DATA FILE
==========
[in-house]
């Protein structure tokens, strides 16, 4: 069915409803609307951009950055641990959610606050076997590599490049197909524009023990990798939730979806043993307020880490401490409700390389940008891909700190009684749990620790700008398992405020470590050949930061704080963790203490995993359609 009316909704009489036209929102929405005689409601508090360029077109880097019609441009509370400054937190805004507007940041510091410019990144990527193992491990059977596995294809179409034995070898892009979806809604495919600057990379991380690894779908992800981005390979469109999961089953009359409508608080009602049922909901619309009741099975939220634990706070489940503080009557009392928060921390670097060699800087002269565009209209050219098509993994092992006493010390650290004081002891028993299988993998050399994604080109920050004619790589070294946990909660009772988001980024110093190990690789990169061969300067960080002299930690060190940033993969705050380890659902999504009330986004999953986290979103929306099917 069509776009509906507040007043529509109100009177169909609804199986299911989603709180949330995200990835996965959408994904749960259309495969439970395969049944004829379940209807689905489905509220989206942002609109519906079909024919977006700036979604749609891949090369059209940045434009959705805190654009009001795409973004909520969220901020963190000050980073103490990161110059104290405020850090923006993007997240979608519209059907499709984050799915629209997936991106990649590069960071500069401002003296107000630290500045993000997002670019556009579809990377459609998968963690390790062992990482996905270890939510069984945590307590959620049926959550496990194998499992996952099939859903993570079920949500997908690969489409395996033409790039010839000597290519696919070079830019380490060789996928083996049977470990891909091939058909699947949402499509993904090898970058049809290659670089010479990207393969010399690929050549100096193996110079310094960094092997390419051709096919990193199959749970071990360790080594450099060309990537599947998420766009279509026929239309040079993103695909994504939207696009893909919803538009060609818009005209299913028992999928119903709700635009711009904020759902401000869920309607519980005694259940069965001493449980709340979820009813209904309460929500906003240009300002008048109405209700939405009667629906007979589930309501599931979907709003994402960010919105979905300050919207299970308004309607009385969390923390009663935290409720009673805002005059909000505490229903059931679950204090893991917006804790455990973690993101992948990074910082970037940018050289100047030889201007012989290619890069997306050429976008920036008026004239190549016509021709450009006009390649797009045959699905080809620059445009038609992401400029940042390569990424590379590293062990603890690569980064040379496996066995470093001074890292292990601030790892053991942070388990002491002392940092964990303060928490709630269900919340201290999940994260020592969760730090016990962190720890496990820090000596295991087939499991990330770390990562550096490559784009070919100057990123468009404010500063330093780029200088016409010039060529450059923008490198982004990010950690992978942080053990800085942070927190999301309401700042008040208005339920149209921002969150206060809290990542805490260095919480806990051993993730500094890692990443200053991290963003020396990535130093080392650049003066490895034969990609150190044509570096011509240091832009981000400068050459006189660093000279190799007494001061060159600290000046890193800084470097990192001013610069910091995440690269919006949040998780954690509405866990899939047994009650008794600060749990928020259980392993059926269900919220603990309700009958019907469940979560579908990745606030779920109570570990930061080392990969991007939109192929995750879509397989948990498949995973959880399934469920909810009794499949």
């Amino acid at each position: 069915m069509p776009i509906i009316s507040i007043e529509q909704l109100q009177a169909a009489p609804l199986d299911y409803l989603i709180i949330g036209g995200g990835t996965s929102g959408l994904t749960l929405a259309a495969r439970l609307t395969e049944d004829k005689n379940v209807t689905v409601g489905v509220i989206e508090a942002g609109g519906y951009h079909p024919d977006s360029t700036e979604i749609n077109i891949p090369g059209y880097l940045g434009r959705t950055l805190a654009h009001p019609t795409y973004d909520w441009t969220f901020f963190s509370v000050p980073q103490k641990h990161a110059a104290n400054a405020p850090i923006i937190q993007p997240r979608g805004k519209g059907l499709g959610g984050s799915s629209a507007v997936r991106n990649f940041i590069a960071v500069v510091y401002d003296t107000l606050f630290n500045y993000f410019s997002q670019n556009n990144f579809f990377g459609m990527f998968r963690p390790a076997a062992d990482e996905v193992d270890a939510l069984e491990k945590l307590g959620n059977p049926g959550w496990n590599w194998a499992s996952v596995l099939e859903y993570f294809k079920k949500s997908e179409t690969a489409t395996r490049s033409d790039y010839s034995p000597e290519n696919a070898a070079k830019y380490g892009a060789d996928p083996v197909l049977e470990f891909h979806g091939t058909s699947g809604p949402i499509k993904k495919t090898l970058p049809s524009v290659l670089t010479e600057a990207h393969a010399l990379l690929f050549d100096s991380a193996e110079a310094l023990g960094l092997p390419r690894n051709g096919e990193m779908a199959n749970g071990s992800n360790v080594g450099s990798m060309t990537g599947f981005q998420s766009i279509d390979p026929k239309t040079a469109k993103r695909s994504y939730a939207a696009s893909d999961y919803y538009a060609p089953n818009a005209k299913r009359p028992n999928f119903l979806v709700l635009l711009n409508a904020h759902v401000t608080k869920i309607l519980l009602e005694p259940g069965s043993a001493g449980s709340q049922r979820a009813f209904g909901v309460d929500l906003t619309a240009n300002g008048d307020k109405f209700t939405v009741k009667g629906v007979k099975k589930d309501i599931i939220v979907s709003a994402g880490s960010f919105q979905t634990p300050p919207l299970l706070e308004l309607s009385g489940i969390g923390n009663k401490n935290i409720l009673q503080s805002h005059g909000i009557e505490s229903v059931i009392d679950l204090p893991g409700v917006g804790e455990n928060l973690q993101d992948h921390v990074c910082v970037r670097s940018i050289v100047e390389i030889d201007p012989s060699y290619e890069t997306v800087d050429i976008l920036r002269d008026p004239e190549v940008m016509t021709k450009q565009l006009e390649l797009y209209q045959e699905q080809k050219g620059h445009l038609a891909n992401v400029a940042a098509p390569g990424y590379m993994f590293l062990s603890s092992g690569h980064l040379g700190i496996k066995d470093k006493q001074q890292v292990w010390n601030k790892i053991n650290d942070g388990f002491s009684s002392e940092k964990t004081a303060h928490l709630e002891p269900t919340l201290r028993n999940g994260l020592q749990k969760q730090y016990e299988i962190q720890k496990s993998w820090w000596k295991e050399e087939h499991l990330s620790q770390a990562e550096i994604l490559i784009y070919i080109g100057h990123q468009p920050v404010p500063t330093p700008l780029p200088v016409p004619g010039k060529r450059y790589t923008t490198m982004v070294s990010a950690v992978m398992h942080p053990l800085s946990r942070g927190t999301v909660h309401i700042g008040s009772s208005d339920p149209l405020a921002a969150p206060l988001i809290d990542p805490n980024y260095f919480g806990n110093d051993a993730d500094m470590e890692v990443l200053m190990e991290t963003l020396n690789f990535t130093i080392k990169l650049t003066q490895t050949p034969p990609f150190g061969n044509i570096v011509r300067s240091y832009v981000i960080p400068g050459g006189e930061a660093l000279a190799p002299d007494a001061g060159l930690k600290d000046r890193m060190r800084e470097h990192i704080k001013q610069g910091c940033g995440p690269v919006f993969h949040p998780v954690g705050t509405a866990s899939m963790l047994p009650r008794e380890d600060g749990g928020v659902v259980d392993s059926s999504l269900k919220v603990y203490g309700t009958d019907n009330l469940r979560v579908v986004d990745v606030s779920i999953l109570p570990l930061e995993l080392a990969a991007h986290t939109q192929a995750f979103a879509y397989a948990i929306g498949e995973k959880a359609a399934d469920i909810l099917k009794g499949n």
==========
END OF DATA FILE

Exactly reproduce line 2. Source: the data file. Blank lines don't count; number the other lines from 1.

């Protein structure tokens, strides 16, 4: 069915409803609307951009950055641990959610606050076997590599490049197909524009023990990798939730979806043993307020880490401490409700390389940008891909700190009684749990620790700008398992405020470590050949930061704080963790203490995993359609 009316909704009489036209929102929405005689409601508090360029077109880097019609441009509370400054937190805004507007940041510091410019990144990527193992491990059977596995294809179409034995070898892009979806809604495919600057990379991380690894779908992800981005390979469109999961089953009359409508608080009602049922909901619309009741099975939220634990706070489940503080009557009392928060921390670097060699800087002269565009209209050219098509993994092992006493010390650290004081002891028993299988993998050399994604080109920050004619790589070294946990909660009772988001980024110093190990690789990169061969300067960080002299930690060190940033993969705050380890659902999504009330986004999953986290979103929306099917 069509776009509906507040007043529509109100009177169909609804199986299911989603709180949330995200990835996965959408994904749960259309495969439970395969049944004829379940209807689905489905509220989206942002609109519906079909024919977006700036979604749609891949090369059209940045434009959705805190654009009001795409973004909520969220901020963190000050980073103490990161110059104290405020850090923006993007997240979608519209059907499709984050799915629209997936991106990649590069960071500069401002003296107000630290500045993000997002670019556009579809990377459609998968963690390790062992990482996905270890939510069984945590307590959620049926959550496990194998499992996952099939859903993570079920949500997908690969489409395996033409790039010839000597290519696919070079830019380490060789996928083996049977470990891909091939058909699947949402499509993904090898970058049809290659670089010479990207393969010399690929050549100096193996110079310094960094092997390419051709096919990193199959749970071990360790080594450099060309990537599947998420766009279509026929239309040079993103695909994504939207696009893909919803538009060609818009005209299913028992999928119903709700635009711009904020759902401000869920309607519980005694259940069965001493449980709340979820009813209904309460929500906003240009300002008048109405209700939405009667629906007979589930309501599931979907709003994402960010919105979905300050919207299970308004309607009385969390923390009663935290409720009673805002005059909000505490229903059931679950204090893991917006804790455990973690993101992948990074910082970037940018050289100047030889201007012989290619890069997306050429976008920036008026004239190549016509021709450009006009390649797009045959699905080809620059445009038609992401400029940042390569990424590379590293062990603890690569980064040379496996066995470093001074890292292990601030790892053991942070388990002491002392940092964990303060928490709630269900919340201290999940994260020592969760730090016990962190720890496990820090000596295991087939499991990330770390990562550096490559784009070919100057990123468009404010500063330093780029200088016409010039060529450059923008490198982004990010950690992978942080053990800085942070927190999301309401700042008040208005339920149209921002969150206060809290990542805490260095919480806990051993993730500094890692990443200053991290963003020396990535130093080392650049003066490895034969990609150190044509570096011509240091832009981000400068050459006189660093000279190799007494001061060159600290000046890193800084470097990192001013610069910091995440690269919006949040998780954690509405866990899939047994009650008794600060749990928020259980392993059926269900919220603990309700009958019907469940979560579908990745606030779920109570570990930061080392990969991007939109192929995750879509397989948990498949995973959880399934469920909810009794499949």